United States Diplomacy in China, 1844-60

United States Diplomacy in China, 1844-60

United States Diplomacy in China, 1844-60

United States Diplomacy in China, 1844-60

Excerpt

SINO-AMERICAN diplomatic relations during the sixteen-year period beginning with the signing of the Treaty of Wanghia and ending with Commissioner John E. Ward's resignation in 1860 laid the foundation for future relationships between the two countries, yet this period has never received the exhaustive treatment that it merits. The mission of Caleb Cushing and the signing of the Treaty of Wanghia at the beginning of this era have been studied in detail by a number of scholars, but the subsequent relations between the United States and China have not hitherto been fully explored by historians. Many writers, both Western and Chinese, have briefly covered the events between 1844 and 1860 in their general studies of American diplomacy in the East or of China's diplomatic relations with the West. Though some of their books are excellent, they need to be revised in the light of recently discovered source materials. Moreover, the events that occurred during the Sino-American diplomatic relations of this period usually have been studied as a series of sporadic and independent incidents. Few historians have showed an interest in establishing a general trend in the formulation of foreign policy on either the Chinese or the American side. In other words, the sequence of history, to borrow a term from Henry Adams, has been generally neglected.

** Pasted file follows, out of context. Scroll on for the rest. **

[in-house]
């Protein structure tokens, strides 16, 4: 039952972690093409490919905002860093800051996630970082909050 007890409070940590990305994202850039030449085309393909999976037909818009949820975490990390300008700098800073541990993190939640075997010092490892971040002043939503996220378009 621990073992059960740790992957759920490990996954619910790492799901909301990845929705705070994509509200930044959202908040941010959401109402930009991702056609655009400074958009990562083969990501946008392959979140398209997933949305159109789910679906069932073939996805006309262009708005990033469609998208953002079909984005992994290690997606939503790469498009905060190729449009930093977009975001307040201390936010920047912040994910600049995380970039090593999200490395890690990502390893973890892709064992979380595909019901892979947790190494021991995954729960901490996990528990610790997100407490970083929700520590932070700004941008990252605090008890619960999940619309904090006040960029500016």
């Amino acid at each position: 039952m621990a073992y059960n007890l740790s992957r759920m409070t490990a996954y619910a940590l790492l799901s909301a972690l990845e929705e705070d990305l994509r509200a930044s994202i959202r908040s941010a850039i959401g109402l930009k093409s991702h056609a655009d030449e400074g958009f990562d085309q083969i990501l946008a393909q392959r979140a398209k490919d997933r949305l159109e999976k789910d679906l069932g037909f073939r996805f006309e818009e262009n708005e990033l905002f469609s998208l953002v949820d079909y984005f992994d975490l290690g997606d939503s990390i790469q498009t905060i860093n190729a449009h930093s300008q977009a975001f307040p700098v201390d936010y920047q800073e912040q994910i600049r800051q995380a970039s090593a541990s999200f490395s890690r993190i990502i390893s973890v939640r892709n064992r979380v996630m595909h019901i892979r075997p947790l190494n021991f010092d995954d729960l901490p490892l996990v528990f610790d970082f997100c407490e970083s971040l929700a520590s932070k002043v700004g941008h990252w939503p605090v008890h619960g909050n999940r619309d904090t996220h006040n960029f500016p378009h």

I have based the present study of this neglected period primarily upon official materials released by the Chinese and American governments, but I have also explored the published English and French diplomatic documents and the personal papers of numerous American statesmen, diplomats, merchants, missionaries, naval officers, and other contemporary observers. I have tried to view the history of this period not as a chronology of successive, isolated historical events but . . .

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